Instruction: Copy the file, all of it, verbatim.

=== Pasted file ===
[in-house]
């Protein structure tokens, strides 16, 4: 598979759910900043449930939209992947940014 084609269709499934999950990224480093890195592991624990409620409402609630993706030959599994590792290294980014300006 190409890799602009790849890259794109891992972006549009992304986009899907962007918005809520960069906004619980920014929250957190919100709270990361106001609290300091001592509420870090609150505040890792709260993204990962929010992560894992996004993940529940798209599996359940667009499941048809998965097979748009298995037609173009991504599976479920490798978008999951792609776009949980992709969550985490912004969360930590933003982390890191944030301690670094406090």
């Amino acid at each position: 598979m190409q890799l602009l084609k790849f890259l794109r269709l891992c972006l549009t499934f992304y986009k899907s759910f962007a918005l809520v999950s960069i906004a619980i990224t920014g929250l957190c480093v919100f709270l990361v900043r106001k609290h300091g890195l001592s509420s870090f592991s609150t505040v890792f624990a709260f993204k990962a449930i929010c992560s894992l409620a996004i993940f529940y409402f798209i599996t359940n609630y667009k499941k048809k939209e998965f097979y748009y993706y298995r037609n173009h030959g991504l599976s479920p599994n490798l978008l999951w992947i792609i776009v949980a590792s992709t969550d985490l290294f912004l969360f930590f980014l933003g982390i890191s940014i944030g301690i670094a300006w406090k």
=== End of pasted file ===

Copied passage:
[in-house]
């Protein structure tokens, strides 16, 4: 598979759910900043449930939209992947940014 084609269709499934999950990224480093890195592991624990409620409402609630993706030959599994590792290294980014300006 190409890799602009790849890259794109891992972006549009992304986009899907962007918005809520960069906004619980920014929250957190919100709270990361106001609290300091001592509420870090609150505040890792709260993204990962929010992560894992996004993940529940798209599996359940667009499941048809998965097979748009298995037609173009991504599976479920490798978008999951792609776009949980992709969550985490912004969360930590933003982390890191944030301690670094406090």
């Amino acid at each position: 598979m190409q890799l602009l084609k790849f890259l794109r269709l891992c972006l549009t499934f992304y986009k899907s759910f962007a918005l809520v999950s960069i906004a619980i990224t920014g929250l957190c480093v919100f709270l990361v900043r106001k609290h300091g890195l001592s509420s870090f592991s609150t505040v890792f624990a709260f993204k990962a449930i929010c992560s894992l409620a996004i993940f529940y409402f798209i599996t359940n609630y667009k499941k048809k939209e998965f097979y748009y993706y298995r037609n173009h030959g991504l599976s479920p599994n490798l978008l999951w992947i792609i776009v949980a590792s992709t969550d985490l290294f912004l969360f930590f980014l933003g982390i890191s940014i944030g301690i670094a300006w406090k």